Freedom of religion is freedom from religion

Letter to the editor

Posted: Wednesday, March 14, 2007

I read John Mielke's letter in Sunday's Juneau Empire, haranguing the "dangers" of the "homosexual lifestyle" with great interest, noting it as one of several along the same line from him. What really are these "dangers?" He doesn't mention them specifically, and it made me think the dangers were hell and damnation - that our society might suffer the same fate as Sodom and Gomorrah.

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I believe thoroughly that freedom of religion means freedom from religion; we should all be treated equally under the law regardless of our religious or cultural beliefs, regardless of our sexual preference, because society's benefit is really what the law is about. It exists with our consent to keep the peace and ensure our welfare. What we're talking about here are stable households, and possibly even the advancement of society, whatever that really means. I'd like to think it means equal access to a good education, the ability to express ideas in a tolerant environment, and the ability to walk down the street without being beaten or killed because of one's religious or sexual preference or the color of one's skin.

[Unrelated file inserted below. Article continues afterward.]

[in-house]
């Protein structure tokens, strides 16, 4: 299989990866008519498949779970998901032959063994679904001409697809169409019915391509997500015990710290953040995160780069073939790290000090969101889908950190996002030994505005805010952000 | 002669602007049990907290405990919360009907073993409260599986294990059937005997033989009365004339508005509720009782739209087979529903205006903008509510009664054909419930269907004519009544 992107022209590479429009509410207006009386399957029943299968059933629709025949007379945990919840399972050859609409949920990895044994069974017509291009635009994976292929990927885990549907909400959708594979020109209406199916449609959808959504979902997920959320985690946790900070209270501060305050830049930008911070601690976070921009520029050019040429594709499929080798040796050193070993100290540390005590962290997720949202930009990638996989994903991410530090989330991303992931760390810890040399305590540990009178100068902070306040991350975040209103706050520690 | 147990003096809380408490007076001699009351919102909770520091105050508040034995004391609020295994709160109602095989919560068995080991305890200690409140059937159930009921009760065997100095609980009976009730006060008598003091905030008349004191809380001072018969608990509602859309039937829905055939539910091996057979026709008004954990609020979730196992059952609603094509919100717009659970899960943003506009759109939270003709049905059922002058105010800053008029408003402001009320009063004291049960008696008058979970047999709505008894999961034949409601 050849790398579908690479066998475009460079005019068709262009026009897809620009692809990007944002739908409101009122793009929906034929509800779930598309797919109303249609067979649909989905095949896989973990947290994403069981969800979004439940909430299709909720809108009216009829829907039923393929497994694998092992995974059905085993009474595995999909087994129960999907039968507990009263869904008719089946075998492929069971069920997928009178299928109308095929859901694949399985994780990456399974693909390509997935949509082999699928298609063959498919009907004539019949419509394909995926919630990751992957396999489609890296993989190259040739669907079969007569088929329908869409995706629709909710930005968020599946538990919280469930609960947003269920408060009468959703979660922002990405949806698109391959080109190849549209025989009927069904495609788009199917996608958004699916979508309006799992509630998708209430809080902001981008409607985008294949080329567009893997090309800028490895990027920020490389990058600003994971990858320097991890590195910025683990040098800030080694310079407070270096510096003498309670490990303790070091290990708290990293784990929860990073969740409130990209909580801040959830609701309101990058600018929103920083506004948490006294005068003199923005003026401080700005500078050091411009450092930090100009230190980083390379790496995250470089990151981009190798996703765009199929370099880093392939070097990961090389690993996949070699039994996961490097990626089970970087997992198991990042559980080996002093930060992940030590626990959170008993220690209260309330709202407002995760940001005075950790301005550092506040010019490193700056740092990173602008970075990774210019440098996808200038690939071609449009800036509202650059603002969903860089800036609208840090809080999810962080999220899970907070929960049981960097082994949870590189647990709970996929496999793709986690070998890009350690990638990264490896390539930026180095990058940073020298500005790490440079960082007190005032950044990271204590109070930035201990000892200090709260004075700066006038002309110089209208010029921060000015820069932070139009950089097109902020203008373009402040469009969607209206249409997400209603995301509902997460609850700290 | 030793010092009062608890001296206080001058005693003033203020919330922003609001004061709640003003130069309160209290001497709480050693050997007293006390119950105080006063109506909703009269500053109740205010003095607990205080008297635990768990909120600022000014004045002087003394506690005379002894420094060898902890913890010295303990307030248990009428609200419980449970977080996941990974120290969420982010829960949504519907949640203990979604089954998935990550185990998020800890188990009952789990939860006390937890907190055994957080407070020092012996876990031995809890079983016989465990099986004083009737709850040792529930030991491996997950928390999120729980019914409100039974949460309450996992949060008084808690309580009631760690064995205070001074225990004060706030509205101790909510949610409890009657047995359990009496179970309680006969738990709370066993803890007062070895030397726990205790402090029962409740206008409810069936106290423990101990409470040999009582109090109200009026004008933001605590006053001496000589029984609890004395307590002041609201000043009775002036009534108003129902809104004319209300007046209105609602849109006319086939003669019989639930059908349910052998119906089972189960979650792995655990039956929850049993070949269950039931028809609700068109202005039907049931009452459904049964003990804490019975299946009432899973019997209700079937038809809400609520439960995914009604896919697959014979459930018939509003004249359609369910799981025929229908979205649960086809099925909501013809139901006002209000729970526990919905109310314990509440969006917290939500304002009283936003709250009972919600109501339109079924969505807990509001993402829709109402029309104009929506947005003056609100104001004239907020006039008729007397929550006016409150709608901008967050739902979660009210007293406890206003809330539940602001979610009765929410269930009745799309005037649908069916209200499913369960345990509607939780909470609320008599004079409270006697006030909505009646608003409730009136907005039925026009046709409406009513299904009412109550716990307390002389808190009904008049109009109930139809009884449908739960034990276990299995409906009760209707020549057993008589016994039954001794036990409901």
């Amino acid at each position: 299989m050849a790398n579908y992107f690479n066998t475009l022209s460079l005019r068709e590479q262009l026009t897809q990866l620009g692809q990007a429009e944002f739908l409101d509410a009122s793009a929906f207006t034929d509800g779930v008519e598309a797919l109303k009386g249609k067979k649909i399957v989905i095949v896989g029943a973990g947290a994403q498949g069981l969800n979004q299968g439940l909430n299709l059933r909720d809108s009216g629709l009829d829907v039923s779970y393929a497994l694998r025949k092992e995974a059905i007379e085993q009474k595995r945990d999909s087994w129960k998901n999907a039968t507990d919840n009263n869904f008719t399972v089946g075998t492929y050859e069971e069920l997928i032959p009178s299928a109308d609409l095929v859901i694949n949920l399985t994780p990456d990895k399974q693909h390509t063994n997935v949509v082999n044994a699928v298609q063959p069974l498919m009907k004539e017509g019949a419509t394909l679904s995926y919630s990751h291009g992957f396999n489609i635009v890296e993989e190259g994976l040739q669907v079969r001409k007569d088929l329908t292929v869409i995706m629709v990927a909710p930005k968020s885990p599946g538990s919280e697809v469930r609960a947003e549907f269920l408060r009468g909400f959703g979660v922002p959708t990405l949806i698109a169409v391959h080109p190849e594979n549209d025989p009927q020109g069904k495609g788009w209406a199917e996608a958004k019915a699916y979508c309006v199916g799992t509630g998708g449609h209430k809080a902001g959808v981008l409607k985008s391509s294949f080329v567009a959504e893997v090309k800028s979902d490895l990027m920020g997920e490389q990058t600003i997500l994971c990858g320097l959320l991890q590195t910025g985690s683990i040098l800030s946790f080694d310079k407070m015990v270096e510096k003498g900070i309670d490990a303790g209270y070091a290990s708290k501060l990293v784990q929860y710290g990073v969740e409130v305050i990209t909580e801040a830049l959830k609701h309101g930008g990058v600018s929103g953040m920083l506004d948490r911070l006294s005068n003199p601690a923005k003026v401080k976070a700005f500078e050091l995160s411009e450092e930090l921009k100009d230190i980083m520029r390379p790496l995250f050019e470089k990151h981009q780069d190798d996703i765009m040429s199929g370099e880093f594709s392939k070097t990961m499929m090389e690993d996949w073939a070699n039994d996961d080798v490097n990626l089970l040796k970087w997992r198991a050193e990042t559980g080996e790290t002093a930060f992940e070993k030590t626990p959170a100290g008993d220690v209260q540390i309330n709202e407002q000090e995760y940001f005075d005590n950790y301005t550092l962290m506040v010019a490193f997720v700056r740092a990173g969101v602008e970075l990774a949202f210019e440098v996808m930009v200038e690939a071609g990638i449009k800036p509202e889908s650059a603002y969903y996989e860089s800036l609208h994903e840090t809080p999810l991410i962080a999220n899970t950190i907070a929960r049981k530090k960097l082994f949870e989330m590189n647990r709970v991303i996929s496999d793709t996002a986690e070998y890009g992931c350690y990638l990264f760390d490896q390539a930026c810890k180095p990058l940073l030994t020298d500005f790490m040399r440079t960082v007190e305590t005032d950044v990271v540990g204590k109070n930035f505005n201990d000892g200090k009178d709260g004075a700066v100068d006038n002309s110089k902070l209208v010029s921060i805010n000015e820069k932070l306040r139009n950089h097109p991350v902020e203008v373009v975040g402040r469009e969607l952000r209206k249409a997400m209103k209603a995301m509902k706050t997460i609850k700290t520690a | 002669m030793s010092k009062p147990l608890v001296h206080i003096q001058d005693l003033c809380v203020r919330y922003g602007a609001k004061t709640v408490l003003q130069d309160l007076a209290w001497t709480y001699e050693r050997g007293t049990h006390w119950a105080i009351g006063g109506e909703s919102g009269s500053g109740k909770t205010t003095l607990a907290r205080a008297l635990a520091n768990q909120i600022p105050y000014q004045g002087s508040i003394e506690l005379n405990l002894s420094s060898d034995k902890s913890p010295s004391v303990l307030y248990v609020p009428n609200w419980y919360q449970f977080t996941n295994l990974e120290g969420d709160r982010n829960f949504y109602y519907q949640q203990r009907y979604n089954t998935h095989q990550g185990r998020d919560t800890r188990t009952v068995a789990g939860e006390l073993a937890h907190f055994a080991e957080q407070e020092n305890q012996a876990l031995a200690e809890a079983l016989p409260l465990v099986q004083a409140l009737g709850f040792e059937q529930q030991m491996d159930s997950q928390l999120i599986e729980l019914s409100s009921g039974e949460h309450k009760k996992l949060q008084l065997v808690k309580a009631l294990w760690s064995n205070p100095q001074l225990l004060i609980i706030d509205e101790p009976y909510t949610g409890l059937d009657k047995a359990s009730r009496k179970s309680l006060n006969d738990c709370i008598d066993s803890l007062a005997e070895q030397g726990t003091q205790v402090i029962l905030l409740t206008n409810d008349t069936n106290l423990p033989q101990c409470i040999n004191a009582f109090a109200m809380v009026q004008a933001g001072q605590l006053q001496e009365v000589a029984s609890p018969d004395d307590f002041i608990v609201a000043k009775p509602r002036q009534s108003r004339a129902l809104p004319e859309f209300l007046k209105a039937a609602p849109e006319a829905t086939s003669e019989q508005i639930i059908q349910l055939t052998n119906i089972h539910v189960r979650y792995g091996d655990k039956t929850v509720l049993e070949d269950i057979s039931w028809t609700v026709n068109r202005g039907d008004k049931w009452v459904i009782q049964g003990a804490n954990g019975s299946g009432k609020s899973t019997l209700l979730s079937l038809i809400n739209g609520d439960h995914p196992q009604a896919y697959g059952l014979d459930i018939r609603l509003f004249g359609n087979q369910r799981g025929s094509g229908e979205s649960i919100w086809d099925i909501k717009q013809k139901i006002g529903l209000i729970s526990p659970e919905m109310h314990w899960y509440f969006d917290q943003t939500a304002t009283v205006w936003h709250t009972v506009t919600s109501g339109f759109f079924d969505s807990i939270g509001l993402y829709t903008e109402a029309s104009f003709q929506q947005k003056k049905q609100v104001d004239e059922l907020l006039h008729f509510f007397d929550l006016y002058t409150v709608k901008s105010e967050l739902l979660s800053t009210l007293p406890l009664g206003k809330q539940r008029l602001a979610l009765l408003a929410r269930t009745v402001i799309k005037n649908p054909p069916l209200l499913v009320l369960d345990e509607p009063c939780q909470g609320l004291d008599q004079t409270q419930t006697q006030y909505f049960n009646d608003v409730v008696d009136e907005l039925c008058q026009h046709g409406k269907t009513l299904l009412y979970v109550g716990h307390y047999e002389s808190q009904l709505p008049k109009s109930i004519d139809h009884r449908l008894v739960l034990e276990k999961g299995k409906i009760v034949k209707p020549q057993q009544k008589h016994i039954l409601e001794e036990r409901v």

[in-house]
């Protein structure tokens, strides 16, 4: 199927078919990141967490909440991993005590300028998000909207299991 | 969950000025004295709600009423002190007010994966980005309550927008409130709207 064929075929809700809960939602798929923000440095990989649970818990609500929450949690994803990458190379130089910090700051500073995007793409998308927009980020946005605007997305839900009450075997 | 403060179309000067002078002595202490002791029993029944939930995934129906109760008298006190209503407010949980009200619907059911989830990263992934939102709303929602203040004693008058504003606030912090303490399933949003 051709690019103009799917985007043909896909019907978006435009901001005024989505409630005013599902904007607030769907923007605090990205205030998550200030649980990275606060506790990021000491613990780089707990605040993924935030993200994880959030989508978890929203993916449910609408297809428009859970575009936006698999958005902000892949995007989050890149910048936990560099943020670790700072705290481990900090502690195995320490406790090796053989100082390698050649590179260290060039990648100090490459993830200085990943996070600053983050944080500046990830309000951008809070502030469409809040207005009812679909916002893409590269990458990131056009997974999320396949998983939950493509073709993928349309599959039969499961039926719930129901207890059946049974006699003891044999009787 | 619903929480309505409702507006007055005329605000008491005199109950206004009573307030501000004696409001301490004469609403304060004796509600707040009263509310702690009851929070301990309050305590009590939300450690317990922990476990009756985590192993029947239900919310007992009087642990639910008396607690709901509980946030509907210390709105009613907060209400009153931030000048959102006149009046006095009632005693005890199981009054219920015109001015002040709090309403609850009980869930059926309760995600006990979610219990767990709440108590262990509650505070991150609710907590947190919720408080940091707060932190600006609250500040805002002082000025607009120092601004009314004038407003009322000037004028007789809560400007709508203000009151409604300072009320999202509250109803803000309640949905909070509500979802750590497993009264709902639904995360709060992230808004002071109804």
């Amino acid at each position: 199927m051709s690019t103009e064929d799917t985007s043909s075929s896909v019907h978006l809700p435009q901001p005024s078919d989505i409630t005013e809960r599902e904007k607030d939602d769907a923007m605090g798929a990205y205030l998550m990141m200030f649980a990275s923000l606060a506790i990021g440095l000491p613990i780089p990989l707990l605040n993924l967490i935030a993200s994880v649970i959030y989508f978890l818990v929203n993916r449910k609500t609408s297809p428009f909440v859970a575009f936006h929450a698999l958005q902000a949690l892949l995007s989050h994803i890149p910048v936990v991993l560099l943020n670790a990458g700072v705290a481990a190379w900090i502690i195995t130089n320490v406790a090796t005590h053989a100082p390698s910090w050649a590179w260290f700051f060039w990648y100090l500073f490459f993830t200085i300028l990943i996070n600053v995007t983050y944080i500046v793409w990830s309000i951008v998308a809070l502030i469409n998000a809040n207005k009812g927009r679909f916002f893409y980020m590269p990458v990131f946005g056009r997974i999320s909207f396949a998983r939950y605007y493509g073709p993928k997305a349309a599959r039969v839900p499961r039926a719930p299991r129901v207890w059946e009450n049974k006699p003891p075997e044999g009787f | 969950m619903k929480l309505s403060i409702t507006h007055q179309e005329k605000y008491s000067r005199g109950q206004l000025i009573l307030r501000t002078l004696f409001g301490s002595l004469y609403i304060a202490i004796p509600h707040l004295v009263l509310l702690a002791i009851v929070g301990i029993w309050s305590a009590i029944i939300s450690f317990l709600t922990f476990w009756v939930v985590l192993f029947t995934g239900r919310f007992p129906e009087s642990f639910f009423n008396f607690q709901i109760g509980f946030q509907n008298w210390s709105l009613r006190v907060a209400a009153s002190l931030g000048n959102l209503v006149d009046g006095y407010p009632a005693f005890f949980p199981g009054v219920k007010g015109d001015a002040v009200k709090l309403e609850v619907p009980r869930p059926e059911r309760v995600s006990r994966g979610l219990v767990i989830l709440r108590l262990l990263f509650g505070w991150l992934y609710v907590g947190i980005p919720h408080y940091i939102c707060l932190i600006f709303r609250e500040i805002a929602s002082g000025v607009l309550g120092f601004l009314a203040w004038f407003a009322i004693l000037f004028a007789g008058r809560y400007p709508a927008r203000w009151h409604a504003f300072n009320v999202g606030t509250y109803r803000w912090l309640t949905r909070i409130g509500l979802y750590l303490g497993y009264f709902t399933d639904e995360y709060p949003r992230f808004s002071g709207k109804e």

We can only speak accurately from our experience. The people I know who are living a "homosexual lifestyle" are intelligent, thoughtful, considerate, good parents, community activists, conscientious citizens, leaders and, all in all, people who add, rather than detract, from society as I know it.

Here are a few people we have "allowed" to fill authoritative positions in our society and act as role models for our children: Achilles, Alexander the Great, Aristotle, Francis Bacon, Ludwig van Beethoven, Aaron Copeland, Leonardo da Vinci, Julius Caesar, Michelangelo, John Milton, Plato, Sappho, Shakespeare, Tchaikovsky, Tolstoy and Voltaire - it could be argued that our society was invented by gay people. Whether Western society is a good thing remains to be seen, I guess, but it's what we have to work with, and I think the best direction is forward: tolerance, acceptance, diversity of opinion and of belief, and the courage to accord justice to all people, regardless of the color of their skin, their religion (or lack thereof) or their sexual preference.

Do we want to turn back the clock and change our constitution in the direction of intolerance and bigotry? I guess we'll find out.

Jamison Paul


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